It is strictly forbidden to fall asleep at the Boston Public Library. I presume this policy is intended to keep the homeless from camping out here, but the homeless know the rules because, well, they camp out here, so it is not the homeless who are primarily affected. It is everyone else. Like me.
Unfortunately, conditions at the Boston Public Library are in all other ways sleep-optimal: quiet, low light, tens of thousands of dull old books. Just about the only way to ward off sleep under these circumstances is eating — but eating, alas, is likewise strictly forbidden at the Boston Public Library.
Security guards, with not much else to do, constantly patrol the library waking up anyone who drifts off. Ever vigilant, they troop past every fifteen minutes or so. Upon detecting a violation, they knock on the table where the offender has laid his head. Then comes a whisper: “No sleeping.” Sometimes even a finger wag.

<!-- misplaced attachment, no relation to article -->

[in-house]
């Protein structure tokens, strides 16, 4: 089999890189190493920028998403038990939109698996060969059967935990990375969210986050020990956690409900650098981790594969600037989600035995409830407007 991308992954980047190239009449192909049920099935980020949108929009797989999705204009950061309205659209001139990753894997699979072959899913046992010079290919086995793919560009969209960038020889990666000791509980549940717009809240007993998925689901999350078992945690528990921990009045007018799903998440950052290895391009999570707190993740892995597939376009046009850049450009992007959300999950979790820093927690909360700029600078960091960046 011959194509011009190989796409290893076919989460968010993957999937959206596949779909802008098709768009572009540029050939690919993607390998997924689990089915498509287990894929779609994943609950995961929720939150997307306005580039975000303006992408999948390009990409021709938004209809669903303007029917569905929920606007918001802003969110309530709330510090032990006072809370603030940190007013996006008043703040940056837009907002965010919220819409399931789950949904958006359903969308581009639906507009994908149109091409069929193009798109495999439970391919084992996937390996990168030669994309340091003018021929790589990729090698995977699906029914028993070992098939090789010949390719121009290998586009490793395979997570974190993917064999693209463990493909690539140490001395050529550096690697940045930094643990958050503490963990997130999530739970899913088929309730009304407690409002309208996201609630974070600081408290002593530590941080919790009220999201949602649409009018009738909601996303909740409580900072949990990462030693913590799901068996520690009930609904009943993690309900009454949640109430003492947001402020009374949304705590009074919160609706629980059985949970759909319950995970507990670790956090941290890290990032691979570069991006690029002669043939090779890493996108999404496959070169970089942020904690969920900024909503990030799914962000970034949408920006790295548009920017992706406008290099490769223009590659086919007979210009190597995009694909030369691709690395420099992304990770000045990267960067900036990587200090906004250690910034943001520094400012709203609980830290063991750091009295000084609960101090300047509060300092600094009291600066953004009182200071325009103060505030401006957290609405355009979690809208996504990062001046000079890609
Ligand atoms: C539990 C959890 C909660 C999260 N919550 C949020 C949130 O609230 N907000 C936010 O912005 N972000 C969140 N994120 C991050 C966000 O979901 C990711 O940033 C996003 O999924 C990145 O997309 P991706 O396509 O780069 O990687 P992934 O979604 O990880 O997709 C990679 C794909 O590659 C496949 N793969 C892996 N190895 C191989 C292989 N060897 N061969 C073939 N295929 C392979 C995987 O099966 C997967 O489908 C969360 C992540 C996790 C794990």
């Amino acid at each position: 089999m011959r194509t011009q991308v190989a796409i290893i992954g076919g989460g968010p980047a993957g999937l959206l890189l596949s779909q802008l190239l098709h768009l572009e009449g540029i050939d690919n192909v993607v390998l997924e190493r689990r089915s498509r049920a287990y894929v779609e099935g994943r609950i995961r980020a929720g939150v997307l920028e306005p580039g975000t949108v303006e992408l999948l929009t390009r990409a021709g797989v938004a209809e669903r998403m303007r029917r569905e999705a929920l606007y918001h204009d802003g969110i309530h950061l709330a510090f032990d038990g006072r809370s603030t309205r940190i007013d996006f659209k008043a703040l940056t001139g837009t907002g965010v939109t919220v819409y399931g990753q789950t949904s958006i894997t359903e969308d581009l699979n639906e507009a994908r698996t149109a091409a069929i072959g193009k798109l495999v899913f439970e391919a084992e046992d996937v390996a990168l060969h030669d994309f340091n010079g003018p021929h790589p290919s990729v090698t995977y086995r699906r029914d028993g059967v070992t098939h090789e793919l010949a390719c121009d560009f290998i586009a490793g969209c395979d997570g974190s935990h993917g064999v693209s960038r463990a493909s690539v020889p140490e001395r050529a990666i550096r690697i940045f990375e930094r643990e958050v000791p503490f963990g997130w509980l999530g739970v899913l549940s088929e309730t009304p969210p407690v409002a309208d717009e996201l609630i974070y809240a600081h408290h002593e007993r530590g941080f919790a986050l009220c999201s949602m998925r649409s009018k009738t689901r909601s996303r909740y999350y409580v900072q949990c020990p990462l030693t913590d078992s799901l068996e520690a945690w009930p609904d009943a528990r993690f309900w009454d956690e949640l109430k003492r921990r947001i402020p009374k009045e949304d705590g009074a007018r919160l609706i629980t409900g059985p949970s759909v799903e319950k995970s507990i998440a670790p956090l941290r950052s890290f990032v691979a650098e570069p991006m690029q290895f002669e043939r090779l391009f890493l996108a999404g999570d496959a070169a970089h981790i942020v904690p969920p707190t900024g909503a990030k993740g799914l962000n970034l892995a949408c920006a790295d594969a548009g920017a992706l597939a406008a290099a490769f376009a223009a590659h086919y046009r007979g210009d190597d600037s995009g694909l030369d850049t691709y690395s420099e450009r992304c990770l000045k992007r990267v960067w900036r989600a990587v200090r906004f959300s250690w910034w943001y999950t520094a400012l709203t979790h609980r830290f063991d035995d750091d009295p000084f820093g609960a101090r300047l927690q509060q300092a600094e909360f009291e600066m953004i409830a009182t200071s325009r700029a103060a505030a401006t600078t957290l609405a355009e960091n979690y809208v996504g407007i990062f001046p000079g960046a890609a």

The BPL sleep police have a thankless task, and it might be better for everyone if we simply changed the rule to “no more than 15 minutes per nap.” The bookkeeping would be unmanageable (how to track when each patron fell asleep? how long to allow between naps until a new 15 minutes is permitted?), but then libraries have always run largely on the honor system.
I will have to leave this matter to the trustees. The injustice of the Boston Public Library’s policy toward drowsy patrons is beyond my capacity at the moment, marooned as I am in the main reading room with a half-edited manuscript, brain-dead from reading the same pages over and over. And over. If I wait for the guard to pass, maybe I can sneak in a quick nap.